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  8. I've been freelancing, working as a consultant or building startups since my late 20's. I am now 53. Yes, my expenses are higher (I have a wife, 4 kids, a mortgage) which means that I have to be a lot more careful about what I do and how I do it. I have two early-stage startups on the go, plus a reasonably successful consulting company.

    My ideas are not as wild as the young folk (mostly scratching itches that I have accumulated over my lifetime), and I don't work as obsessively. However, (I hope that) I work somewhat smarter, and I try to aim at some sort of greater good.

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  9. I'm 34, and quit my job to start a web company last year.

    In my case, the timing was right -- the last 15 years have been for grad school (I found getting my PhD to actually be good preparation for entrepreneurship) and a "first job" at a "big company" (which helped, both from learning business and from seeing the down side to working at a big company). So, obviously, I think the "over the hill" comment is silly.

    But, ultimately, I can't get worked up over it. It's cargo cult science, and anyone who can't see that is probably building bamboo air control towers ...

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  10. If one actually reads 'Zen Mind: Beginner's Mind' it should be abundantly clear that enlightenment can come to anyone at any age. That said the primary reason why the 30 year old is not over the hill is that he or she can still see the 60 year old just short of the summit (and neither can see that there are an endless number of summits to come...)

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  11. I'm 31 and I definitely feel like things would be easier if I was in my early twenties again. I look at my friends and they are all getting married, having kids and buying houses. It's hard to resist the corporate job. I haven't yet got kids so I figure I've still got one or two roll of the dice left.

    I'm now in an MBA course and trying to launch an Internet startup (which might be a bit of a paradox actually).

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  12. As someone who was an entrepreneur in my 20's and am now in my 30's, I think this post is right on the money; when I do start my next startup, I do plan to look for co-founders within my age group; however, I agree - by the time you're in your 30's, you are accustomed to a certain quality of life. And I'd like to add that in your 30's, you are (unfortunately) forced to be more aware and mindful of your health; when I was 22, I could pull a week of 20 hr work days, subsisting on ramen + cheerios + soda, followed by a night of unwinding over 8 beers; at 31, half that intensity would land me up with a 2-day hangover, bad cold, or worse. But that's more about time than money.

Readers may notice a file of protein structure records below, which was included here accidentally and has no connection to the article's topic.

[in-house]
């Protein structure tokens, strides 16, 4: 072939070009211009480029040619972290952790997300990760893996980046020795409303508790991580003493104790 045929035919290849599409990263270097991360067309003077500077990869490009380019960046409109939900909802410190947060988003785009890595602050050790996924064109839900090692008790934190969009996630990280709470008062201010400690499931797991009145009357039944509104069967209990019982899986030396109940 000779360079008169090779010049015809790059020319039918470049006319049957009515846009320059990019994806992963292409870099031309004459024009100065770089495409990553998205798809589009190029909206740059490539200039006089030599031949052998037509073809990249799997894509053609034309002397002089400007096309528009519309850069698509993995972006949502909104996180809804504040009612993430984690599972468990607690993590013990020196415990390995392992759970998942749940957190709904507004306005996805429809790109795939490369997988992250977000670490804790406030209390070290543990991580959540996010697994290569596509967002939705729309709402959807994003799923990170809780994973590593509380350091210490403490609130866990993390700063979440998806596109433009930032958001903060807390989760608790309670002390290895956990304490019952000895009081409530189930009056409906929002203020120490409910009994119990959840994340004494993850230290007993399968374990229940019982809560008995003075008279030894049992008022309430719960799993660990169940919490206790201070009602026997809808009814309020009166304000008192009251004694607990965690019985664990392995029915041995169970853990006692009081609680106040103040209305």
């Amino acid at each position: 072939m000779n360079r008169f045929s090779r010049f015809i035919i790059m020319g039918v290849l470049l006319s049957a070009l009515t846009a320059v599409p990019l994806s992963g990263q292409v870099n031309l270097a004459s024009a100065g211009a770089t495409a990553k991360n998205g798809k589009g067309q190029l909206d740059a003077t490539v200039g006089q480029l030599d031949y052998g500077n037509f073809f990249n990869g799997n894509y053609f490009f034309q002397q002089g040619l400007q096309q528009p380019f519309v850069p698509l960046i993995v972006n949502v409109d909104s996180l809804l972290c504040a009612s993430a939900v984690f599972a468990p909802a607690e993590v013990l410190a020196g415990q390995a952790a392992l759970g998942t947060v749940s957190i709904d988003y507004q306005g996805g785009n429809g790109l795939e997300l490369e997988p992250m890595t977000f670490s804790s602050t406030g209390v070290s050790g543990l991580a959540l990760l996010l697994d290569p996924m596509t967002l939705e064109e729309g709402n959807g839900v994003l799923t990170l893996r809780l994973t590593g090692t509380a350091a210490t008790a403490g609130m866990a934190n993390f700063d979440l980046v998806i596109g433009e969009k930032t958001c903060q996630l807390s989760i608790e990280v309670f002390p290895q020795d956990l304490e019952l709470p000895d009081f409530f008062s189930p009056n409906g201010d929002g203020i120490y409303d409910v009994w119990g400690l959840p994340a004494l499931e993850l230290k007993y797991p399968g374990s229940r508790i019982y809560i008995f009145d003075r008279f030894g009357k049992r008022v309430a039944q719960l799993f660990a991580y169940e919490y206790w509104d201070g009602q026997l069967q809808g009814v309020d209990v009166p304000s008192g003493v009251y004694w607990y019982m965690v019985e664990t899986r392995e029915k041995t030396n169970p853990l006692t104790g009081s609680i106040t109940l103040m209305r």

I'd also like to appreciate that you didn't blame the 30-year-old budget on a "wife"/kids. A wife and kids are not inherently expensive; it's just that you have more people who are accustomed to your current lifestyle, and maybe you have to lobby harder to get them to get behind a new budget. In my case, being half of a couple (and representing a fair half of the earning power), actually helps my risk profile; I *can* take the financial risk and know that my other-half can support the family (insurance, etc.). Same goes for my husband; if he chooses to jump back into the start-up game, I can be the enabler. If we decide to co-found another startup together; maybe our daughter will have to give up her nanny and go to daycare. Maybe we'll have to sell our MacLaren stroller and get the $15 Walmart option. Big deal; it'll be fine.

    But one last word of advice (imho); if anyone is serious about becoming an entrepreneur in the near future, be very careful when you're buying property. Only buy if you're confident that you can easily rent it out (and cover costs) or sell in a hurry. Embracing a new lifestyle and cutting costs hard enough; you don't want to be thwarted by logistics!